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Anno Domini: The Textbook of Freedom
July 03, 2014 Jerry Purvis   

Read more by Jerry Purvis
As a writer, I always admire those who can tell a captivating story. One of those stories happened 238 years ago, when Divine Providence raised up a new nation that was meant to be a blessing and refuge for all the world. But somewhere along the way, we forgot the story.

An extremely talented man in California is recapturing that history. Our history. Fellow Irishman James Patrick Riley wrote, directed and acted in an independently produced television series called “Courage, New Hampshire.” It’s appeared on several public television stations around the country and has an intriguing premise.

Set in early 1770s New England, the series tells the story of “the road to revolution” through the eyes of the common folk. And some of the issues the colonists had to deal with are uncomfortably familiar today.

In one scene, attorney Abraham Foxe and justice of the peace Silas Rhodes (played by Riley) are discussing the latest Intolerable Act inflicted on the colonies by the Crown. Foxe tries to be somewhat apologetic with the excuse, “We don’t get to pick and chose which laws we obey.” And with the slightest hint of a sneer, Squire Rhodes quips, “Only the governor gets to do that.”

Anyone out there today choosing which laws they will obey? Hmm …

Colony Bay is the production website for the series. It’s well worth a look.

Yes, our Great American Experiment is now 238 years old. Meeting in Philadelphia on July 2, 1776, 56 men affixed their names to a 1,337 word document penned by Thomas Jefferson. It began with the words, “When in the course of human Events, it becomes necessary for one People to dissolve the Political Bands which have connected them with another …”

Several of the men were still squeamish about signing this Declaration of Independence. After all, they would be branded as traitors, and if caught would have their necks stretched.

But something happened that day, and here’s where another fascinating story worked its way into our folklore.

As the debate continued, an elderly man stood up unexpectedly. No one recognized him, but he summoned all his strength to list the many grievances the Crown had brought upon them. With a failing voice, he spoke. “They may turn every tree into a gallows, every hole into a grave, and yet the words of that parchment can never die. To the mechanic in the workshop, they will speak hope, to the slave in the mines, freedom. Sign that parchment. Sign if the next moment the noose is around your neck, for that parchment will be the textbook of freedom, the Bible of the rights of man forever.”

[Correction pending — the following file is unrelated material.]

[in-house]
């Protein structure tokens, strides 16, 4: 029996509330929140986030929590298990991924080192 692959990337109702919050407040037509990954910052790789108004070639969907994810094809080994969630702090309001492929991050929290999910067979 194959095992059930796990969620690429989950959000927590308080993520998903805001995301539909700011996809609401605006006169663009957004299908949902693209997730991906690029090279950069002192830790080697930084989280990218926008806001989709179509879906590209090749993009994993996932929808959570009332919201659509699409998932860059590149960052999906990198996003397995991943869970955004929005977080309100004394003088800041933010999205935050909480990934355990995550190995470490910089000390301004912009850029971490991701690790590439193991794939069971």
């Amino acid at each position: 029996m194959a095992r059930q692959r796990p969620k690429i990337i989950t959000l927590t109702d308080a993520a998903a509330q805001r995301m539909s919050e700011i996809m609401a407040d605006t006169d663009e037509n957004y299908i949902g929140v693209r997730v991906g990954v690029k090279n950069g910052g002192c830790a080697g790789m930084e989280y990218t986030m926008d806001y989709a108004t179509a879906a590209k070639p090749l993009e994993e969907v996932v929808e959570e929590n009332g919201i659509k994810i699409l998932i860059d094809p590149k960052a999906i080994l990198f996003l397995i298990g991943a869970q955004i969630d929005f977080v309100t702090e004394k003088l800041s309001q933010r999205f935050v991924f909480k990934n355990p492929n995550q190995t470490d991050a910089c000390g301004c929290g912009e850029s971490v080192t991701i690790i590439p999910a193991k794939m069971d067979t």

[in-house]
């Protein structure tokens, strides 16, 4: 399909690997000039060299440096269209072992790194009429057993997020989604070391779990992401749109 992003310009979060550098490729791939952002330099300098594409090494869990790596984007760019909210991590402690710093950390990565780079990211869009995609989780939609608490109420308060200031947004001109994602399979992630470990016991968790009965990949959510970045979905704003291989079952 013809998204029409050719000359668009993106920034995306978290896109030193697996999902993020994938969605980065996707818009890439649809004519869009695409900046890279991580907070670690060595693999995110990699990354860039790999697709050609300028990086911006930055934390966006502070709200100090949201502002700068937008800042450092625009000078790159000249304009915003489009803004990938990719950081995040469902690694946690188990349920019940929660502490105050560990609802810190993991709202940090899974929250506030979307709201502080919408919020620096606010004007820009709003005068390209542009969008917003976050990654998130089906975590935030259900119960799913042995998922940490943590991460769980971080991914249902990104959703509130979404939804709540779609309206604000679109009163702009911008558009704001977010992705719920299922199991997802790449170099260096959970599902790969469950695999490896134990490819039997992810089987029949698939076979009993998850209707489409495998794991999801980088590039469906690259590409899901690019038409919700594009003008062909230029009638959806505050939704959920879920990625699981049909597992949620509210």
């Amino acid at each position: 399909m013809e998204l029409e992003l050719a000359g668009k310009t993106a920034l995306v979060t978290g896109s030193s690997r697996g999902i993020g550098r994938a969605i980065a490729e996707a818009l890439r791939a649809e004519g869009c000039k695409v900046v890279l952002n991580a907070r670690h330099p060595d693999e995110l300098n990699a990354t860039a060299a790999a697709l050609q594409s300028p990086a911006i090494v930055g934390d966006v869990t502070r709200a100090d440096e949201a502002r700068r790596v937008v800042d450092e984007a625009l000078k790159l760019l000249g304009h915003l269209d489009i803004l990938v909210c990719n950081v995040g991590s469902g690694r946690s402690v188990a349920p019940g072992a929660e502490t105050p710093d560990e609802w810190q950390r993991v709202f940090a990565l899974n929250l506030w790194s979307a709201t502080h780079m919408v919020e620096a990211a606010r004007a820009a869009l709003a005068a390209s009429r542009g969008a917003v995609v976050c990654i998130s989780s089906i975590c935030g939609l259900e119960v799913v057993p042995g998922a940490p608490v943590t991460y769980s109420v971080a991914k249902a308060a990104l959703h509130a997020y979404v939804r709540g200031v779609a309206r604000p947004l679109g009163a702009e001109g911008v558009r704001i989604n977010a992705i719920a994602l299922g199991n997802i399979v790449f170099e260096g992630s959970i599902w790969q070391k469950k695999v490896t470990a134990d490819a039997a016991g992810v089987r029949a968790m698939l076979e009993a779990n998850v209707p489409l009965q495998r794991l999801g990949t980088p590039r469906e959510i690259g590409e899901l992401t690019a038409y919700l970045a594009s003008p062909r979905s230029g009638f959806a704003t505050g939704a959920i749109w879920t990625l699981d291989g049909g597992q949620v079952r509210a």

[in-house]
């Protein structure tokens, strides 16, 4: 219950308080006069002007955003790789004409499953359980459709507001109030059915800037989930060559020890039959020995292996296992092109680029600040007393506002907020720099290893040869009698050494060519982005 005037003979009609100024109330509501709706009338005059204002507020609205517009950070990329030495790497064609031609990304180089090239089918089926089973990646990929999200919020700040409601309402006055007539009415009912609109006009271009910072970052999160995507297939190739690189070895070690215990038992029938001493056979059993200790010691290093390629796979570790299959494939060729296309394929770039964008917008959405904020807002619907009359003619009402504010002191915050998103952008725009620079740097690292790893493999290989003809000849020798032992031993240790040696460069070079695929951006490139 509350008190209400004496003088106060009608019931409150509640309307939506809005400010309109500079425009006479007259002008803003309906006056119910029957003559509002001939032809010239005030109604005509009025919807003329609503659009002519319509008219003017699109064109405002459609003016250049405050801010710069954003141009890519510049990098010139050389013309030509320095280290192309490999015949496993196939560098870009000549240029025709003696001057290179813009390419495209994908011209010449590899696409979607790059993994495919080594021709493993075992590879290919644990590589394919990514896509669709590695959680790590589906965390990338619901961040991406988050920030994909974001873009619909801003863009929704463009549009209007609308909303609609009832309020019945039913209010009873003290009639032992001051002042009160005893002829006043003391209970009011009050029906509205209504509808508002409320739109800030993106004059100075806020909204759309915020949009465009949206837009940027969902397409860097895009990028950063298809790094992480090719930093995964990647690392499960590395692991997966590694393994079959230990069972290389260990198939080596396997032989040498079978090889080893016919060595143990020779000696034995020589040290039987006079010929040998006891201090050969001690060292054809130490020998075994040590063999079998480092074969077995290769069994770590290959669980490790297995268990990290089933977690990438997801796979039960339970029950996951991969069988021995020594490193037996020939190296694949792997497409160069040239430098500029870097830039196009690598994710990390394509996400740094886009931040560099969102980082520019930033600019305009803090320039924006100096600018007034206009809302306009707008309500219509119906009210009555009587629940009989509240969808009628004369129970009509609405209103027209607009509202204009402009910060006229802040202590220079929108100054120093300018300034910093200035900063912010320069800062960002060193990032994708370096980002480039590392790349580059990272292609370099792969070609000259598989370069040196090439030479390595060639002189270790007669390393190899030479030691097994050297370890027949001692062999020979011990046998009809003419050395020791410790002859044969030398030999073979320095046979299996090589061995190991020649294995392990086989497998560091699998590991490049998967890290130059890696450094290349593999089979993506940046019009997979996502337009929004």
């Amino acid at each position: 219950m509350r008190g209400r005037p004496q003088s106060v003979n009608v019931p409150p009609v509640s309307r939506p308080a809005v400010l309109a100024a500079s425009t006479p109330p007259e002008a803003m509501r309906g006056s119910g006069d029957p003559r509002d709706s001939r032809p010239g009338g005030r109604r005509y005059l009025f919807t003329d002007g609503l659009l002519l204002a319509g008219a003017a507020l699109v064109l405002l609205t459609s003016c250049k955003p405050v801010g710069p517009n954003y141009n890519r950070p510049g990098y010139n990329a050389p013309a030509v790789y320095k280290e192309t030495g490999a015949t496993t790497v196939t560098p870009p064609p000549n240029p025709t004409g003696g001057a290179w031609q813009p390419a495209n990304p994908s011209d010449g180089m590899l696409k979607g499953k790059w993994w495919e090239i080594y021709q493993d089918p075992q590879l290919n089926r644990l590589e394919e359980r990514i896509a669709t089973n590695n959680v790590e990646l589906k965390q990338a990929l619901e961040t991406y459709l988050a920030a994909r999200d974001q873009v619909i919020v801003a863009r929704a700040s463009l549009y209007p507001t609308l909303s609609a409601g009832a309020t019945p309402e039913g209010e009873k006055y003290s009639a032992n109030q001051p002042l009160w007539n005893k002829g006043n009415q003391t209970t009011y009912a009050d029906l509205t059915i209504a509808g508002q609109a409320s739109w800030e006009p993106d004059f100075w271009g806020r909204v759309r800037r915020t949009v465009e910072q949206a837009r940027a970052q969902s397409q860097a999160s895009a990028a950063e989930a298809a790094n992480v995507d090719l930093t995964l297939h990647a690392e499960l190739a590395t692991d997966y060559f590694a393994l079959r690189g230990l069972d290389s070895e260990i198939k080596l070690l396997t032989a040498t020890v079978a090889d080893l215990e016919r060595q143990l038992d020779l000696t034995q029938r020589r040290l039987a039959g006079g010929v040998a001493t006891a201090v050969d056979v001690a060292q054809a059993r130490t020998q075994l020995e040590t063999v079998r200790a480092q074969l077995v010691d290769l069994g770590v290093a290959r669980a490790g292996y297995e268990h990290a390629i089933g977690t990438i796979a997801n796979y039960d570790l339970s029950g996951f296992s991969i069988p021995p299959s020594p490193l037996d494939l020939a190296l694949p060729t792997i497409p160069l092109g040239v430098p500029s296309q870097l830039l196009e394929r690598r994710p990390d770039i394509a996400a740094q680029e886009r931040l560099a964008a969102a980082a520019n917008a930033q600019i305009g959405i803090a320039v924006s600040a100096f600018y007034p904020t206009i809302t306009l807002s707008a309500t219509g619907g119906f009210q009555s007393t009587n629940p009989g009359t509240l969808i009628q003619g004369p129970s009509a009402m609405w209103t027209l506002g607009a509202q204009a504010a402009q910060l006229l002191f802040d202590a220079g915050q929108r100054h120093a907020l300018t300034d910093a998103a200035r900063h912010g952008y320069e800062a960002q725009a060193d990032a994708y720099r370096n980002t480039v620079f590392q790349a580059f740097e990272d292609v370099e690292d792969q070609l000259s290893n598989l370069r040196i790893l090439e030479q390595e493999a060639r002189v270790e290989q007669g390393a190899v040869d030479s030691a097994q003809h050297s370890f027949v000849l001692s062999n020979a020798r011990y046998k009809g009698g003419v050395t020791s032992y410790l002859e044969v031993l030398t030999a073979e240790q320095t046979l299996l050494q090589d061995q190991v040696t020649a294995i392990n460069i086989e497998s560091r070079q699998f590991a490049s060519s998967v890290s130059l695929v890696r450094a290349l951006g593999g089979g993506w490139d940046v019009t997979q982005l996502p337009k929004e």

The old man sat, exhausted. And 56 inspired men stepped forward to sign that parchment. But when they turned to thank the man for his timely oratory, he had vanished.

Probably just a fanciful story. But it’s in those stories where we find the self-evident truths of life, liberty and the pursuit of happiness.

John Adams thought July 2 would be Independence Day, because that’s when he and the other delegates signed. But the declaration wasn’t officially read for the public until July 4.

In a July 2 letter to his wife, Abigail, Adams wrote the day should be “solemnized with pomp and parade, shows, games, sports, guns, bells, bonfires and illuminations.”

Adams also wrote the day “ought to be commemorated as the Day of Deliverance by solemn Acts of Devotion to Almighty God.”

Over the centuries, we remembered the pomp and parade, but forgot the rest – even though Thomas Jefferson said the Declaration of Independence is the “declaratory charter of our rights, and the rights of man.”

I can’t really blame the folks for their ignorance, as our founding documents are no longer taught in the majority of our schools.

In a real sense, July 4 didn’t just declare freedom for us, but for the entire world. Until then, history had recorded an almost endless parade of tin-pot dictators who ruled under the “divine right of kings.”

That tyranny was turned upside down when our founders trusted God and declared that government should only exist by consent of the governed.

I think the founders would be disappointed we’ve come to this point. We acquiesce to an overbearing government that hectors and burdens us with asinine regulations and confiscatory taxes the founders never would have tolerated. Government exempts itself from the very laws it inflicts on the rest of us and weaponizes its agencies to harass and make miserable anyone who complains.

That’s not what the founders wanted for us. We owe it to them to follow their example on this Independence Day and every day that God has given us in this great nation.
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